WA regional energy provider Horizon Power has purchased a Vanadium redux-flow battery capable of storing large quantities of renewable energy. The first investment in a Vanadium battery by an Australian energy utility, Horizon plans to utilise the 78-kilowatt/220kWh long-duration technology in a Kununurra pilot plant. Subsequently, Horizon Power inked a deal with VSUN Energy, a subsidiary of Australian Vanadium Limited, for the purchase, installation, and commissioning of the battery.

The benefits at a glance include:

  1. Vanadium is temperature resilient in harsh environments and can store 100% renewable energy in high volume to provide backup power during peak demand or interruptions.
  2. Long-duration battery technology minimises the need for costly fossil fuel generation and grid infrastructure upgrades.
  3. The Vanadium-supported technology has the potential to provide a long-term solution for microgrids and off-grid power systems.

According to WA’s Energy Minister, Bill Johnston, Horizon Power continues to provide market leadership in “cutting-edge, clean energy technology.”

“Vanadium redox flow batteries are specifically designed to deliver energy over a long period of time, which is crucial for achieving the high levels of decarbonisation we are after,” he said. “If the pilot is successful, there is potential to expand the use of long-duration, 100 per cent renewable energy across Horizon Power’s 2.3 million square-kilometre network.”

The battery is anticipated to arrive in Perth in early 2024. Following successful testing, it will be transported to Kununurra.

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Carmichael Coal Tracking for Success

After a successful test and commissioning phase, Carmichael coal mine in Queensland has shipped its first 10 million tonnes of thermal coal.

The Bravus Mining and Resources project transported the coal to the North Queensland Export Terminal with help from its subsidiary Bowen Rail.

Bravus’ Chief Operating Officer, Mick Crowe, praised the achievement as “shared by the tens of thousands of people across the company”.

“This is a terrific milestone for our team, our contracting partners, and supporters of our business,” he said.

“We said at the outset of the Carmichael mine and rail project that we’d deliver more than 1500 direct jobs during the construction and testing and commissioning period. In fact, we well and truly exceeded that with more than 2600 people employed at the peak of construction and more than $2 billion paid to regional Queensland contractors and businesses,” he added.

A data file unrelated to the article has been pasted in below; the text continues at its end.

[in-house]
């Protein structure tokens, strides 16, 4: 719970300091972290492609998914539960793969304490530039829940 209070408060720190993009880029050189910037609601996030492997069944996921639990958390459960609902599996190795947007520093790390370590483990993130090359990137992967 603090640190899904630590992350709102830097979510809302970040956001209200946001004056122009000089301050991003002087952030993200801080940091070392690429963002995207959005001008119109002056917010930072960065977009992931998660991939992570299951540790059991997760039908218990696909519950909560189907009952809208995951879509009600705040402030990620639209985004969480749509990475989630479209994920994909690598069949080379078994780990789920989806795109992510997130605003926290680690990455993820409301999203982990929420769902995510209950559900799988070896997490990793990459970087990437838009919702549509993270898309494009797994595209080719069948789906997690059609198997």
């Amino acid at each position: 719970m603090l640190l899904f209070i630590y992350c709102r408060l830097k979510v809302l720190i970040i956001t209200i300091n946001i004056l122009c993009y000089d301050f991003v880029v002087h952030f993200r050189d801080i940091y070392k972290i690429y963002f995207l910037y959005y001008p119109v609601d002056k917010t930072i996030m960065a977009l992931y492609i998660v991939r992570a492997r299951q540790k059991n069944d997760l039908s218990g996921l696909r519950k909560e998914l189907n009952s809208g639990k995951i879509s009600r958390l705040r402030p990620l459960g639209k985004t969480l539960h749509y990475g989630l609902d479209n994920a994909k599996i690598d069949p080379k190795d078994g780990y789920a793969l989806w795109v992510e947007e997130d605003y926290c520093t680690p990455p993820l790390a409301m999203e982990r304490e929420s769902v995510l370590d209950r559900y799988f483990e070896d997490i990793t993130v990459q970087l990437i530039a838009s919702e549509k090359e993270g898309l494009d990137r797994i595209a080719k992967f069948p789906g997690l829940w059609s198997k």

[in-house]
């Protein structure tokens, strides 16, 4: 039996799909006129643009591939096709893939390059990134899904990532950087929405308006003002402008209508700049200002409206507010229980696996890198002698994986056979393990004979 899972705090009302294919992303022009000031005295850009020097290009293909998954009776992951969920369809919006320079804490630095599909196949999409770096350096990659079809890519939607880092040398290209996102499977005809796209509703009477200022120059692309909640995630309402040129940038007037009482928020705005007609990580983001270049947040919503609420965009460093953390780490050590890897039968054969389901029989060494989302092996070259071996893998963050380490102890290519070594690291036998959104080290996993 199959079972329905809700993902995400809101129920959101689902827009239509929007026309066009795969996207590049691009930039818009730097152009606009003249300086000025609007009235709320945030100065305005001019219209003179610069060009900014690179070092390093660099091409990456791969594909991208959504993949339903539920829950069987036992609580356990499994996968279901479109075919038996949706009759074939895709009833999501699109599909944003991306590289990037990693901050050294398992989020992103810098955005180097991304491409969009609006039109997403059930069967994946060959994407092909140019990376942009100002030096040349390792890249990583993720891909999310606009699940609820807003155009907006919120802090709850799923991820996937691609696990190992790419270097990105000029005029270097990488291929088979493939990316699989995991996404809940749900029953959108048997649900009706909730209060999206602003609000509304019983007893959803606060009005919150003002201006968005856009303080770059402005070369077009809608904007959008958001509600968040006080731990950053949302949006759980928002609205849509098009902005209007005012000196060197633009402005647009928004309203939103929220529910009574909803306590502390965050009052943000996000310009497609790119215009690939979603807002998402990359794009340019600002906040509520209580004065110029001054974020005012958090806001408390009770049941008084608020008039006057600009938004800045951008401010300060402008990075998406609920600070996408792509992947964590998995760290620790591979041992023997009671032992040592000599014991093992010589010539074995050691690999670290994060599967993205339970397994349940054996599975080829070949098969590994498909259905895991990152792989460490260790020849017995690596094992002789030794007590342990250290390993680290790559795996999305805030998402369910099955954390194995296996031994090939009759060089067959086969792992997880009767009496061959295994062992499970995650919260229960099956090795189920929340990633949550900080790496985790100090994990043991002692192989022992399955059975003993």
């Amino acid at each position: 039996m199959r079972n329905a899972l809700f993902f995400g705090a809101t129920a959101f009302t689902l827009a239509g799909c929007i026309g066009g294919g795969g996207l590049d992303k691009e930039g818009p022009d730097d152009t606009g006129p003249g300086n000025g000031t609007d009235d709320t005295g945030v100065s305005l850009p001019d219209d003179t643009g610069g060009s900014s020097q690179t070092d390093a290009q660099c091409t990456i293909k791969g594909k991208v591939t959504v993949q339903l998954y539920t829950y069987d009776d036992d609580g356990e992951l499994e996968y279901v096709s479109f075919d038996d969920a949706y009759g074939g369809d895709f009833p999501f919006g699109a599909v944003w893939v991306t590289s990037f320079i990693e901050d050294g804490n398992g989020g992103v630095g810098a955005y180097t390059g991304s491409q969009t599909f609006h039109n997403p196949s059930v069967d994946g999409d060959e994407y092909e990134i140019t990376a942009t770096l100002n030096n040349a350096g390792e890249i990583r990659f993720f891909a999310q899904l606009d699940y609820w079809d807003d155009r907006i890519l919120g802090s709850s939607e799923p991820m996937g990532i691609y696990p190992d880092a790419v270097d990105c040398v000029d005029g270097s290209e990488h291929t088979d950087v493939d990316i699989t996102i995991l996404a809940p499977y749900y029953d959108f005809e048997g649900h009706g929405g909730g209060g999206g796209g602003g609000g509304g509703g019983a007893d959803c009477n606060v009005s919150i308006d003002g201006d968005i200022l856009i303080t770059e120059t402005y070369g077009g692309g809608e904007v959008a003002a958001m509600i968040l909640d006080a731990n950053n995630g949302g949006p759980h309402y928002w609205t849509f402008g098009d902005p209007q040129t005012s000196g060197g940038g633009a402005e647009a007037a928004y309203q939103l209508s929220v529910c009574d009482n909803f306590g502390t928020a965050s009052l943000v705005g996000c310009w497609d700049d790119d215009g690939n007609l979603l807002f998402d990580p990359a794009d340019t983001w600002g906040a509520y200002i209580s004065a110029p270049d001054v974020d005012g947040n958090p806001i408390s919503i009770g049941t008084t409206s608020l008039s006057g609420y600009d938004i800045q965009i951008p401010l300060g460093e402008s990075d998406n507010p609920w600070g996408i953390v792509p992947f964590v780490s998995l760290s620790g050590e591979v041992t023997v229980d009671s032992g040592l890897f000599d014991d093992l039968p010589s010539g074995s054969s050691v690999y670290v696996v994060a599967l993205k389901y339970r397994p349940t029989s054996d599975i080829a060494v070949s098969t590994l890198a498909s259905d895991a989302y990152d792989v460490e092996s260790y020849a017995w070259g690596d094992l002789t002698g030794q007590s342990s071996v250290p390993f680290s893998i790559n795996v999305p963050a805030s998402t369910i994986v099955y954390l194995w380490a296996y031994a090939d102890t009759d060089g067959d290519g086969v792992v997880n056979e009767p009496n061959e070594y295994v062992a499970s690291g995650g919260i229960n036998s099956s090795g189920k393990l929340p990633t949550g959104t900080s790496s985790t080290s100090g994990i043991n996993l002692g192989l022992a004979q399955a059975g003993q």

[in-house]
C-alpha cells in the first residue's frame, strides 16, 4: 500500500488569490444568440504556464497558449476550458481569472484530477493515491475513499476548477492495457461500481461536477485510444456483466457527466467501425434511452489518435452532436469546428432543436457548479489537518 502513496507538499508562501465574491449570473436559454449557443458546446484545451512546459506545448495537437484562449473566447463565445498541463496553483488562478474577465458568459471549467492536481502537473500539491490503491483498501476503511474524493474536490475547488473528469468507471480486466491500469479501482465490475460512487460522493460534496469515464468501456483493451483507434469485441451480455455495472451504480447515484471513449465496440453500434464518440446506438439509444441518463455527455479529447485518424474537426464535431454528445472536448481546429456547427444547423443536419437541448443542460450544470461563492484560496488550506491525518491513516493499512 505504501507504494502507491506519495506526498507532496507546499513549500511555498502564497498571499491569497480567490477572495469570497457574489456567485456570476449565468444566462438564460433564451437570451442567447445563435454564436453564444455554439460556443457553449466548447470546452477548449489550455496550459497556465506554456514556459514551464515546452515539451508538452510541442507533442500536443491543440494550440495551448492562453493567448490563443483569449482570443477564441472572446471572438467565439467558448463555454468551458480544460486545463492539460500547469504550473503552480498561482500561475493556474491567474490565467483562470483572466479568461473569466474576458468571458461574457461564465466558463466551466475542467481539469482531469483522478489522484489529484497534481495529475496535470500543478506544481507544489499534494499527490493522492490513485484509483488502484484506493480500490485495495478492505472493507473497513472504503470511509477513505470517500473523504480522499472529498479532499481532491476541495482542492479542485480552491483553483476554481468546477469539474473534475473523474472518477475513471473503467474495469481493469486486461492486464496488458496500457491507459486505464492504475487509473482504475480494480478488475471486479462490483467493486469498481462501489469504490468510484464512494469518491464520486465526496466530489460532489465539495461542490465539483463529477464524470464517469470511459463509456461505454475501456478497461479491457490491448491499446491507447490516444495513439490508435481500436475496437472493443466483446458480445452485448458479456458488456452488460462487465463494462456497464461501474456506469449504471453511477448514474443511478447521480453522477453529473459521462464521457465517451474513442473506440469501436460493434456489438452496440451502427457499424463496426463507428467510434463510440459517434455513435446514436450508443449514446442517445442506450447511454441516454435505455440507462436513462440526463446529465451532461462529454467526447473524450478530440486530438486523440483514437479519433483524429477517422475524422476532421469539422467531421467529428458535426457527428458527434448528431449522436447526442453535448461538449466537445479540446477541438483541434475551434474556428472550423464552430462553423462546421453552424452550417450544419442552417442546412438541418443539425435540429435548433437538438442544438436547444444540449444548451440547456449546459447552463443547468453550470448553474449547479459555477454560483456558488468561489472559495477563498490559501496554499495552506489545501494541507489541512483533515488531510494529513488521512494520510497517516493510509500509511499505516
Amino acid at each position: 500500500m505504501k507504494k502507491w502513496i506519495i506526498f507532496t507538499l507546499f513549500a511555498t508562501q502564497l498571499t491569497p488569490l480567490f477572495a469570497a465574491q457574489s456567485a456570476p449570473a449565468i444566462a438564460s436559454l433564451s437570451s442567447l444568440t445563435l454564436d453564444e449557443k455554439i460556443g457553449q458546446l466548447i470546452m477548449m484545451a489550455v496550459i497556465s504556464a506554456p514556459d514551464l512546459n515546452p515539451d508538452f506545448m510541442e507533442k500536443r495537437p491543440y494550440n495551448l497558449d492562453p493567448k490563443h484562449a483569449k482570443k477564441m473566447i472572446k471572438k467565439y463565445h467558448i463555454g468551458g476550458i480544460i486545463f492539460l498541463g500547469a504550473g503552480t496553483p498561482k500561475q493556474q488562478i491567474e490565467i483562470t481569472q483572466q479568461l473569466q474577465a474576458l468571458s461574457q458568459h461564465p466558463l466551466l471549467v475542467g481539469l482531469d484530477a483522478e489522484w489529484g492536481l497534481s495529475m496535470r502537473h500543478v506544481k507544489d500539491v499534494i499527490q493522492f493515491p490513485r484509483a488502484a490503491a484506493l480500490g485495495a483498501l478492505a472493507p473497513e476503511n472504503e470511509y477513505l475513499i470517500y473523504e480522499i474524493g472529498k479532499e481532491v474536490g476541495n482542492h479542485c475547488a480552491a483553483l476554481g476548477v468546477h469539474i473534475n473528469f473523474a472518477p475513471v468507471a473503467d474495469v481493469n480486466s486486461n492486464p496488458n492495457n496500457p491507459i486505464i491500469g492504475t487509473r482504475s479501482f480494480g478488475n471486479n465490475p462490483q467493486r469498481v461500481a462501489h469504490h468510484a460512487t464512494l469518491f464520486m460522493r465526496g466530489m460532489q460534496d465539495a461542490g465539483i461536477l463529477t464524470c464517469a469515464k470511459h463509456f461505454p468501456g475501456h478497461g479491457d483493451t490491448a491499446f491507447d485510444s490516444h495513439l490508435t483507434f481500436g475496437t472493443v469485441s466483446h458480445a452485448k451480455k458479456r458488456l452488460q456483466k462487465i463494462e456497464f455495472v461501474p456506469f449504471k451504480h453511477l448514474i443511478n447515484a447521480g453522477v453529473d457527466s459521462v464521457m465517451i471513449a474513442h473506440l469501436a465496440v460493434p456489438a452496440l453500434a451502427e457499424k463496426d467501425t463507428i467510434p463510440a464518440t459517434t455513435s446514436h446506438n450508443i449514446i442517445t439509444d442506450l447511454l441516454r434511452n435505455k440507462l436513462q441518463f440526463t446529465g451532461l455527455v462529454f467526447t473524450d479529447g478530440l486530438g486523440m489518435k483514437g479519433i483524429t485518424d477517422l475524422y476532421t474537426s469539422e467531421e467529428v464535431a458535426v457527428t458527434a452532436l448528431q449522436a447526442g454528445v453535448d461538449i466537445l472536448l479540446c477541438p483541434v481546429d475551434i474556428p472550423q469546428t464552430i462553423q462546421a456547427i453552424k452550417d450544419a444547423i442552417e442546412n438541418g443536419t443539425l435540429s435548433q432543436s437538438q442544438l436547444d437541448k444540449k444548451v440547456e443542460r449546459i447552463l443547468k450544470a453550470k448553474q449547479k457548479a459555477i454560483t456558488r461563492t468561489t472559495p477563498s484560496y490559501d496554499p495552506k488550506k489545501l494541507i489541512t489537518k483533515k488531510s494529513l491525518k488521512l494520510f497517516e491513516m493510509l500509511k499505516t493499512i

Moving forward, Bravus and its 750 onsite workers are now firmly focused on delivering thermal coal to developing nations like India and those in South East Asia.

“There’s no question that Australian coal will play a role, alongside renewables, as part of the global energy mix that delivers reliable and affordable power with reduced emissions intensity,” Crowe finished.


Rio Takes $1 Billion Hit on Aluminium Assets

Mining major Rio Tinto has wiped over $1 billion from the value of its carbon-intensive alumina assets in Australia. Rio is investigating the impact of more rigid federal government requirements designed to curb greenhouse gas emissions.

On the other hand, the company’s Queensland-based alumina refineries and aluminium smelters remain some of the most significant industrial polluters. Under the Albanese government’s “safeguard mechanism”, the company will be required to cut greenhouse gas emissions.

Just last week the company announced it had taken a $US800 million ($1.18 billion) after-tax hit on its Gladstone refineries as assets experienced “challenging market conditions” and higher decarbonisation costs. Rio’s chief executive Jakob Stausholm said the company recognised the government scheme’s intent but said it would be “tough on assets that are not super profitable”.

“It doesn’t take away the fact that it is a cost on an asset that doesn’t make money,” he said.

“That’s why we are working so hard to work with the government to future-proof these assets for decades to come because there is no doubt that change is necessary – we cannot continue with a level of carbon dioxide emissions from those assets; we need to find a decarbonisation pathway forward that keeps those assets competitive.”


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